Electron microscopy of skin specimens of five patients with glycogenosis type III were correlated with clinical, biochemical, and electrophysiological findings from the Divisions of Neuropathology and Neuropediatrics, Ciudad Sanitaria Valle de Hebron, Barcelona, Spain. The disease began in infancy in four patients and at 38 years of age in one adult patient. Massive glycogen storage was observed in epithelial secretory cells of eccrine sweat glands and other cells, including Schwann cells of myelinated and unmyelinated fibers, were not affected. The changes differed clearly from those in glycogenosis II where glycogen storage is membrane bound and is found in most skin cells including fibroblasts, sweat glands, smooth muscle fibers, endothelial cells, and Schwann cells. Skin biopsy appeared to be useful in diagnosis of glycogenosis III and its differentiation from other glycogen storage disorders. [1]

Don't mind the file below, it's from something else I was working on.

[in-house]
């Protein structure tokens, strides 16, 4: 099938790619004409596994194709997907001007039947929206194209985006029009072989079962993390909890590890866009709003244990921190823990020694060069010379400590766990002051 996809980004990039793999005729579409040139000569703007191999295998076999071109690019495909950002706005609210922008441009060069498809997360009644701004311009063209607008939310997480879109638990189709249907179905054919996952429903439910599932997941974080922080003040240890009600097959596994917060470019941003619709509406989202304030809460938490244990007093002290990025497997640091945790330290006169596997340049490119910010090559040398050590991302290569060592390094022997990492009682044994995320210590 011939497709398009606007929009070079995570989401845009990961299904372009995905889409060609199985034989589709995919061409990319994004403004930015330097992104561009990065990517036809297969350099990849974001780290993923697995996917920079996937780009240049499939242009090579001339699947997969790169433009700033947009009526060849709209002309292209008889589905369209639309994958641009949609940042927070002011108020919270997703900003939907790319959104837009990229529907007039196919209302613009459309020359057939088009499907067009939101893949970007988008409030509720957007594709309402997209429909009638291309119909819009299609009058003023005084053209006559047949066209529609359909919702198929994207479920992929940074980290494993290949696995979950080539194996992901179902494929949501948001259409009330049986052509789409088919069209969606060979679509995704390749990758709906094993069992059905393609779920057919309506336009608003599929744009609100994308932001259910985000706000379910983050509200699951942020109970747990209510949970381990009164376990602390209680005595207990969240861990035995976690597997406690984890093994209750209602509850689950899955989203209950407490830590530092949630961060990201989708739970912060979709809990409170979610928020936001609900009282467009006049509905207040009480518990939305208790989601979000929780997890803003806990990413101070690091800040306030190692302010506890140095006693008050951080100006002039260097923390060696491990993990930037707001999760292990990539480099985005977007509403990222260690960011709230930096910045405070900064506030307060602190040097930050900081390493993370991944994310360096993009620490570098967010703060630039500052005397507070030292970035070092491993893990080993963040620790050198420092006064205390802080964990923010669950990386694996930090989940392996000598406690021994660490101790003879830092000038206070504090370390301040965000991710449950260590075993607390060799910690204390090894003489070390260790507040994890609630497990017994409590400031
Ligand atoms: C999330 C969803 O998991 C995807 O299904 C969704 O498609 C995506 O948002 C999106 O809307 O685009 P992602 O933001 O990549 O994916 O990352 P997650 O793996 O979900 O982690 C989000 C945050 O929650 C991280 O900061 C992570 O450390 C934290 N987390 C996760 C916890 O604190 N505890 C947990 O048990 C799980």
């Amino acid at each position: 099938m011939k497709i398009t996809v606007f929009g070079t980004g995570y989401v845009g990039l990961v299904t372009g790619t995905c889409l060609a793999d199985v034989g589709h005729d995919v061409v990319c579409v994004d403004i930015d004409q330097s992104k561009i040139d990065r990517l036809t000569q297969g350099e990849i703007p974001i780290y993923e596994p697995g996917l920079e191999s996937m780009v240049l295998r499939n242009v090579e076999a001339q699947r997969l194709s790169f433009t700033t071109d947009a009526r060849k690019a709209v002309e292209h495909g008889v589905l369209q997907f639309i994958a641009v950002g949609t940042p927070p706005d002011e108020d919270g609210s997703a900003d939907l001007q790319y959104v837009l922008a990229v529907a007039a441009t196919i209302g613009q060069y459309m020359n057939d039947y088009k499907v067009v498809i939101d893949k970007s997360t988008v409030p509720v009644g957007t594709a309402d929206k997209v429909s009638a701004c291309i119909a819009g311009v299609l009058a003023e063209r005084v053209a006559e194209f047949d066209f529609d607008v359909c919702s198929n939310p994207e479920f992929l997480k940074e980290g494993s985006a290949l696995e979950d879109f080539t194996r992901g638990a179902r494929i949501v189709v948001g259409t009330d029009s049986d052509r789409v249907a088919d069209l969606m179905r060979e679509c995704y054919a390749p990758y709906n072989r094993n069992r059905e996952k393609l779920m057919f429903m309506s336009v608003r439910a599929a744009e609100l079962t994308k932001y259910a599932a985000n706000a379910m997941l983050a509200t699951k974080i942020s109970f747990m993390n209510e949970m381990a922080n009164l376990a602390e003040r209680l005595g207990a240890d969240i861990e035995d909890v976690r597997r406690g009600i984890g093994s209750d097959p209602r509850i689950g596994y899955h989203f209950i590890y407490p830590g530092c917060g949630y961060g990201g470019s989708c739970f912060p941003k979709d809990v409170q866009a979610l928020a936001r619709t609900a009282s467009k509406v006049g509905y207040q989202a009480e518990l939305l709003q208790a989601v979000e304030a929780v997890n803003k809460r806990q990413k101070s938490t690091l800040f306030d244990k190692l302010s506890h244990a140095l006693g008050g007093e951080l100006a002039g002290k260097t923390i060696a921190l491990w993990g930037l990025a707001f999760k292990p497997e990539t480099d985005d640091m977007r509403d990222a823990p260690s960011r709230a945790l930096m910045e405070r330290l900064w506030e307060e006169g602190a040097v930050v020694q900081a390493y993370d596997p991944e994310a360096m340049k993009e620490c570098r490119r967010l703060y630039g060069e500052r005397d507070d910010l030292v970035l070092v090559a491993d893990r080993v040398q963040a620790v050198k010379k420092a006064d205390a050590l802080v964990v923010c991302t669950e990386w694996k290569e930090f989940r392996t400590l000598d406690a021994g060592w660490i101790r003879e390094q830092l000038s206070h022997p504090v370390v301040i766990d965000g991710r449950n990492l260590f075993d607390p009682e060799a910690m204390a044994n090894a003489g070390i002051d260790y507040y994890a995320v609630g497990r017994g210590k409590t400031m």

COMMENT. Glycogen storage disease type III (debrancher deficiency, Cori-Forbes disease) is an autosomal recessively inherited disease with a deficiency in amy1-1, 6-glycosidase or debrancher enzyme. Enzyme deficiencies occur in liver, muscle, heart, leukocytes, erythrocytes, fibroblasts, and muscle cultures. Abnormal glycogen storage is found in liver, muscle, and erythrocytes. Clinically there are three types, 1) infantile, 2) childhood, 3) adult type. The infantile type is associated with hypoglycemia, failure to thrive, and hepatomegaly. Symptoms usually remit partially with growth. Childhood types present with heart failure and exercise intolerance. Adults develop gradual weakness and wasting of distal muscles and may have a history of abdominal enlargement with hepatic dysfunction in early childhood. EMG shows diffuse myopathic changes. Growth failure and hepatic dysfunction including hypoglycemia have been improved by the administration of cornstarch. [2]